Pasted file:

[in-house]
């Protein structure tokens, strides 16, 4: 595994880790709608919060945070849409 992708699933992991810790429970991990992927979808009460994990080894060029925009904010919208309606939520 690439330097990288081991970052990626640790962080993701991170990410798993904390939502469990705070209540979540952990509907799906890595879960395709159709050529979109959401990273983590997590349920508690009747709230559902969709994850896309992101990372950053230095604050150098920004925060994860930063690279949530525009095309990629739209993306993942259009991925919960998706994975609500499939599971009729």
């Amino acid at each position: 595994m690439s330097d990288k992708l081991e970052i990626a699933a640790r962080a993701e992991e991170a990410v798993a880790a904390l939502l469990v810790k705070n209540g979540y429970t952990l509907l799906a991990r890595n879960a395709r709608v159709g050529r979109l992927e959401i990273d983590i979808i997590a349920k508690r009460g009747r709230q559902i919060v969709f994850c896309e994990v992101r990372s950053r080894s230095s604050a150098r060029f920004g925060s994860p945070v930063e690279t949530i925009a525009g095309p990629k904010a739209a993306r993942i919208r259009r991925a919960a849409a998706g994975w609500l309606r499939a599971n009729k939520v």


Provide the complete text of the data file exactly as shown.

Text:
[in-house]
């Protein structure tokens, strides 16, 4: 595994880790709608919060945070849409 992708699933992991810790429970991990992927979808009460994990080894060029925009904010919208309606939520 690439330097990288081991970052990626640790962080993701991170990410798993904390939502469990705070209540979540952990509907799906890595879960395709159709050529979109959401990273983590997590349920508690009747709230559902969709994850896309992101990372950053230095604050150098920004925060994860930063690279949530525009095309990629739209993306993942259009991925919960998706994975609500499939599971009729």
């Amino acid at each position: 595994m690439s330097d990288k992708l081991e970052i990626a699933a640790r962080a993701e992991e991170a990410v798993a880790a904390l939502l469990v810790k705070n209540g979540y429970t952990l509907l799906a991990r890595n879960a395709r709608v159709g050529r979109l992927e959401i990273d983590i979808i997590a349920k508690r009460g009747r709230q559902i919060v969709f994850c896309e994990v992101r990372s950053r080894s230095s604050a150098r060029f920004g925060s994860p945070v930063e690279t949530i925009a525009g095309p990629k904010a739209a993306r993942i919208r259009r991925a919960a849409a998706g994975w609500l309606r499939a599971n009729k939520v």